The renewal of democratic accountability, in both Dublin and Belfast, is to be welcomed. This renewal offers new opportunities for people to tackle a range of issues, from housing to health, mental health and economic inactivity that have been afflicting the Irish polity living on both sides of the border.
With this resurgence in local politics, it is important people recognise a representative democracy requires its citizens/subjects to keep working with their elected representatives, long after the election, to ensure those promises made in the heat of electoral battle are not only kept but built upon.
Reasons for maintaining such engagement are many but in the case of Northern Ireland the stark figures on hospital waiting lists, published in the Belfast Telegraph on 16 January 2020, reveal that 22,000 have died waiting on treatment since 2015, with 5000 deaths in last year alone.
If such figures arose from political violence people would be ‘up in arms’ but because these deaths arise from structural violence most just shrug their shoulders and go back to whatever they are doing.
Given the high number of peacebuilding professionals practicing in Northern Ireland and the Border Regions such stark figures of structural violence come as a shameful fact, and help underline why the concept of peacebuilding is in ‘crisis’.
Of course, this being Ireland, such structural violence will be quickly forgotten as debate turns more readily to the ‘Boris Bridge’ or the ‘Boris Border’: but just think about it, in the past 5 years 22,000 people have died from structural violence, and that’s just the ones on the waiting list.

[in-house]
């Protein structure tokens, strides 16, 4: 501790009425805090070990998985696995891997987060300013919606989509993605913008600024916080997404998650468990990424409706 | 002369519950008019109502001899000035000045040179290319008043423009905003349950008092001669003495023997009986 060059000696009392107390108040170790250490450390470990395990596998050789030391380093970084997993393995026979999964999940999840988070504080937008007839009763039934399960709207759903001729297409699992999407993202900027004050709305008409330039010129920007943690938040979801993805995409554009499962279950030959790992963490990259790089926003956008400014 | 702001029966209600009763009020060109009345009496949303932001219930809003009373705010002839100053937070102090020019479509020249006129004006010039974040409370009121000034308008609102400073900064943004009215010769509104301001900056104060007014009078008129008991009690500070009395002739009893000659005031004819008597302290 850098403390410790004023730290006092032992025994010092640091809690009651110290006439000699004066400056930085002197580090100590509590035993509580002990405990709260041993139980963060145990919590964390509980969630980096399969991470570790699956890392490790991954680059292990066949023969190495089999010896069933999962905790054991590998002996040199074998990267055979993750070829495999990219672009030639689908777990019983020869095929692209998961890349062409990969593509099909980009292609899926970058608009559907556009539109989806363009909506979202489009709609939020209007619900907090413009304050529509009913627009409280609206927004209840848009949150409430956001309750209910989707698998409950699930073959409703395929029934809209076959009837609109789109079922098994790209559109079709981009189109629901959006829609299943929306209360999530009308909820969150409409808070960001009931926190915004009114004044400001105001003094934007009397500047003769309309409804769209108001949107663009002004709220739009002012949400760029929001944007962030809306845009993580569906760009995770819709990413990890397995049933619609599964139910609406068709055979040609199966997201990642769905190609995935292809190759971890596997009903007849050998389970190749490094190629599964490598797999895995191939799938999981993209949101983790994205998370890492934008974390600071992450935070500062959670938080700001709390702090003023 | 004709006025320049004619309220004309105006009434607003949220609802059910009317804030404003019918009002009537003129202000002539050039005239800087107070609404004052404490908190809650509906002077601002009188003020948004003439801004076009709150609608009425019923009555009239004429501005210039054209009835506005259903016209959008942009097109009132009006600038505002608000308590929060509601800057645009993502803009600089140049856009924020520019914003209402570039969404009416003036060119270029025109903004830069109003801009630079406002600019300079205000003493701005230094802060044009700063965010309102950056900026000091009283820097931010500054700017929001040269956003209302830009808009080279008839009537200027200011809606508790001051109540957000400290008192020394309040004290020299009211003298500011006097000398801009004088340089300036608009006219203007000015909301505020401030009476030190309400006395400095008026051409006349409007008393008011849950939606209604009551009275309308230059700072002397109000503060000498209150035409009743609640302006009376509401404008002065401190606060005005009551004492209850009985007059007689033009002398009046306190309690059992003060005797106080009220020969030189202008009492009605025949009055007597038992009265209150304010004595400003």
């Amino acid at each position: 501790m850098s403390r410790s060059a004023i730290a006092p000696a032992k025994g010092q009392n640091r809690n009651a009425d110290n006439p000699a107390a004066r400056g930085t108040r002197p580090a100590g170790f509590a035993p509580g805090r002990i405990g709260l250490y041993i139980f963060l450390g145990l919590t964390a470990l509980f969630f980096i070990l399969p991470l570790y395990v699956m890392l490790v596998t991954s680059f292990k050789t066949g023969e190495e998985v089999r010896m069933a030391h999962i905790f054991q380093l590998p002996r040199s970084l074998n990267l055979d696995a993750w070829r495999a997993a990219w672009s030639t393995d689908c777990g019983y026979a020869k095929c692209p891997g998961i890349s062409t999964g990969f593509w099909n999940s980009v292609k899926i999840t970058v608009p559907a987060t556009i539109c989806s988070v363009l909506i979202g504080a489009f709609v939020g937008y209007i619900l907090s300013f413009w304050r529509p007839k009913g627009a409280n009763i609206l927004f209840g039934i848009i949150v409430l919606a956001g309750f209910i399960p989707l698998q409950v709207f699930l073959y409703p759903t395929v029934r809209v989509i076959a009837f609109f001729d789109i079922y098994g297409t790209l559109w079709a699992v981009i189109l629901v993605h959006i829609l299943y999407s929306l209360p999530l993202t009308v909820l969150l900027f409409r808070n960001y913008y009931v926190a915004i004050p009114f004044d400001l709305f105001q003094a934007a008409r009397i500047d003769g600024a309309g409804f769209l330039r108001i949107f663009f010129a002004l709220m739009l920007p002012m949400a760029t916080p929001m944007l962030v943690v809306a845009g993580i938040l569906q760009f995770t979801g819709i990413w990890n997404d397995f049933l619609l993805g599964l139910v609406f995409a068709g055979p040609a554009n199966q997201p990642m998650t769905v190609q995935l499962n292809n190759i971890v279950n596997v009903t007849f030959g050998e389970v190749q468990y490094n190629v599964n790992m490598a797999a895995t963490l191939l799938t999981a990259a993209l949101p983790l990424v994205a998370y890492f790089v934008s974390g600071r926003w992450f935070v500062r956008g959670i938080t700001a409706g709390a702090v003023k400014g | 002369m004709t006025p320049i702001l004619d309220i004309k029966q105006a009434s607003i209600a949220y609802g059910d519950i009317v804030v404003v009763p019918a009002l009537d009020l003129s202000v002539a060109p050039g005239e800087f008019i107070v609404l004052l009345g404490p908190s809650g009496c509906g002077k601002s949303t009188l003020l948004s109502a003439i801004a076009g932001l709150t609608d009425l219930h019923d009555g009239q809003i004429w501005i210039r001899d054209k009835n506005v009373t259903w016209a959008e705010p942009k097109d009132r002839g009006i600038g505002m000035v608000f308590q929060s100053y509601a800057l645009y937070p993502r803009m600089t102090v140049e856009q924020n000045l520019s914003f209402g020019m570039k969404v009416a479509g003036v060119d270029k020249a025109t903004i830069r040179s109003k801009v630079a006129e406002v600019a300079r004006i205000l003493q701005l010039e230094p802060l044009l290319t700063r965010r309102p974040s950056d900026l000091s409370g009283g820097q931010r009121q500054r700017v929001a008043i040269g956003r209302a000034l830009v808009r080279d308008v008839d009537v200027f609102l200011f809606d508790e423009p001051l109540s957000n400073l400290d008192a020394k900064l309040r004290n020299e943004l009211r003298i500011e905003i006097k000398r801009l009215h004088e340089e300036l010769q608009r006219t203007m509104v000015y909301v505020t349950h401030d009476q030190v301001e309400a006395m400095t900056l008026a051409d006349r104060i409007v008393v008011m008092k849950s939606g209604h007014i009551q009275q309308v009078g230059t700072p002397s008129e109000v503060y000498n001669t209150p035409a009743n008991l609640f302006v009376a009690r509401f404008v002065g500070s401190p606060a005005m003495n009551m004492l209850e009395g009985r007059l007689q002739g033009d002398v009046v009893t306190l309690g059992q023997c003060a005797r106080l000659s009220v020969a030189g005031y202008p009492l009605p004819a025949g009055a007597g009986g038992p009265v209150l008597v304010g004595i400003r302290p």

Therefore, by keeping the political pressure on, through this renewal of democratic accountability, the electorate might now begin to focus the minds of our elected representatives, and their attendant bureaucrats, on this structural violence, and by opposing, end it.
However, given its sectarian make up, the Northern Ireland polity appears unable to address such violence and, like the myth foretold, the people of Ulster appear to be under a spell and fast asleep.
And, while the place has been redolent of peacebuilding since the 1990s, such structural violence suggests these activities are more akin to ‘peace washing’ (using the name of peace to get funding while not transforming the governance frameworks and ordering systems that sustain the structural violence) rather than delivering the new dawn that hope and history rhymed for in 1998.
Therefore, given such high levels of premature deaths, it is now incumbent upon all of us to take advantages of a new democratic account and finally end the direct violence and structural violence that has afflicted the island for centuries.
This objective will not be easily realised. Previously, the demand to end our violence, and promote social transformation, has fallen on the Plebeian poor, who have been tasked with engaging in community relations programmes, to build positive relations, even though they were never responsible for causing the sectarian violence. Nor have they the means to end hospital waiting lists, deal with the rise in suicides or build the homes needed to end homelessness.